- First pollution drop during period of strong economic growth
- CO2 output must peak by 2020 for best chance to limit warming
Greenhouse-gas pollution probably fell this year after slowing in 2014, the first decline during a period of strong economic growth and a boost for the effort by the United Nations to rein in climate change.
Carbon dioxide emissions from fossil fuels and industry may decline by as much as 1.6 percent in 2015 because of China’s slowing economy and efforts to limit pollution, researchers at the U.K.’s University of East Anglia and the Global Carbon Project said Monday in the journal Nature Climate Change.
“What we are now seeing is that emissions appear to have stalled, and they could even decline slightly,” said Corinne Le Quere, the professor at UEA who led the research. “The projected decline is largely down to China’s decreased coal use, driven by its economic adjustment.”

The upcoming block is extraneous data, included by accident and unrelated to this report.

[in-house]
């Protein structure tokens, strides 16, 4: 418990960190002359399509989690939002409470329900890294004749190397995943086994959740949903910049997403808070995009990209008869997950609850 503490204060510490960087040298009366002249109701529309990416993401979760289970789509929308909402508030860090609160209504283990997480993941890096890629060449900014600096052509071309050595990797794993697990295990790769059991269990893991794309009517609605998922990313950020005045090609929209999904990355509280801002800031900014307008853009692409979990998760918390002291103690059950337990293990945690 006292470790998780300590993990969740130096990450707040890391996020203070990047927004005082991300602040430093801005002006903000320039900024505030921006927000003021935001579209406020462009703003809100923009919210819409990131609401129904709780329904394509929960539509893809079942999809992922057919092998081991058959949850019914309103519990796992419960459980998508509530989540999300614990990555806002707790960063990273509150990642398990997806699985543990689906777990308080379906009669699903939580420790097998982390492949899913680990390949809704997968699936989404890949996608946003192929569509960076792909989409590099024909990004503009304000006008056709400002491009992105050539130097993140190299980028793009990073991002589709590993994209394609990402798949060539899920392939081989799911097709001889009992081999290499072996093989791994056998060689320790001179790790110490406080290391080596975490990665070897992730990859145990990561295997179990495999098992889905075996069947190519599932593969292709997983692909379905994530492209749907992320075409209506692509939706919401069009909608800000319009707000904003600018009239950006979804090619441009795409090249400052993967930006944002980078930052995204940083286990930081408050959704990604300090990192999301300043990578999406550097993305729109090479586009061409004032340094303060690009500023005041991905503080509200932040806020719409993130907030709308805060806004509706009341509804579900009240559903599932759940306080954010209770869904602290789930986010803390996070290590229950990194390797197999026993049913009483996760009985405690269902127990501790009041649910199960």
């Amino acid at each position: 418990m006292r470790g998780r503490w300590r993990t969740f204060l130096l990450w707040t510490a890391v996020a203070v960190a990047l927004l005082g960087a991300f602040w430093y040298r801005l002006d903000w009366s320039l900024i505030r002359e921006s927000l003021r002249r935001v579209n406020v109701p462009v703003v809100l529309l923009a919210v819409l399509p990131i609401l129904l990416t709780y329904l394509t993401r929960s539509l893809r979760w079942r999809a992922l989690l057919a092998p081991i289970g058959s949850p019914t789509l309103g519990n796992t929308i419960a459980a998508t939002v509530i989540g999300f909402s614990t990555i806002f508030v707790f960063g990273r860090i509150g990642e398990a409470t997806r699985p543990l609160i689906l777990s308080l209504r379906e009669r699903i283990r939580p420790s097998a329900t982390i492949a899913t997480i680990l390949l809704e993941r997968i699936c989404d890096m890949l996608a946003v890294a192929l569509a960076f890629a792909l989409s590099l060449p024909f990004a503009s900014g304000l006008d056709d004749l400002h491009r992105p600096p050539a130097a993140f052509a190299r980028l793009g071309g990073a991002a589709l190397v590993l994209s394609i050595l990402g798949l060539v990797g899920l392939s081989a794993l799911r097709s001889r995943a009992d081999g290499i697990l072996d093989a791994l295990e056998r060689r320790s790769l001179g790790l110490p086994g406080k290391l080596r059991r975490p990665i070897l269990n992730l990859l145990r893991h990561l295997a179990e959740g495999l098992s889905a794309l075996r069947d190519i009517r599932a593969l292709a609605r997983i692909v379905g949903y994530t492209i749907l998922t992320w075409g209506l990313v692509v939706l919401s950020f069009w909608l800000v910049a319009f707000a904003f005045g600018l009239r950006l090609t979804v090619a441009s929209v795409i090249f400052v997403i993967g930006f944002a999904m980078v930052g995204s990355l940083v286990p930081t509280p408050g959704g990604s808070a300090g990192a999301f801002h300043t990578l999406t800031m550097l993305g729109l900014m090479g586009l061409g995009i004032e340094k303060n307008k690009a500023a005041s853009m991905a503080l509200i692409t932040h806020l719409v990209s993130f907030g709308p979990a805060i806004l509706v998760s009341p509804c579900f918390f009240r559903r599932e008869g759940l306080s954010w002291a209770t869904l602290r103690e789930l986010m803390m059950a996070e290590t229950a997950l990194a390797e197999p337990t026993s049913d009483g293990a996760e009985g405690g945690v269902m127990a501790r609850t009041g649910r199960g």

The study was published as envoys from 195 nations gathered by the UN enter a second week of talks in Paris about a deal on global warming. Their goal is to limit the rise in temperatures since pre-industrial times to 2 degrees Celsius (3.6 degrees Fahrenheit). Most scenarios analyzed by UN researchers that meet that goal have global emissions reaching a peak this decade and then falling.
Emissions last year grew by 0.6 percent, compared to the average annual increase of 2.4 percent for the preceding decade, according to the paper. This year, the researchers project the change in greenhouse gas output will range between a 0.5 percent rise and a 1.6 percent fall, with a best estimate of a 0.6 percent decline.
“Whether a slower growth in global emissions will be sustained depends on the use of coal in China and elsewhere, and where new energy will come from,” Le Quere said. “It is unlikely that emissions have peaked for good. This is because energy needs for growing economies still rely primarily on coal, and emissions decreases in some industrial countries are still modest at best.”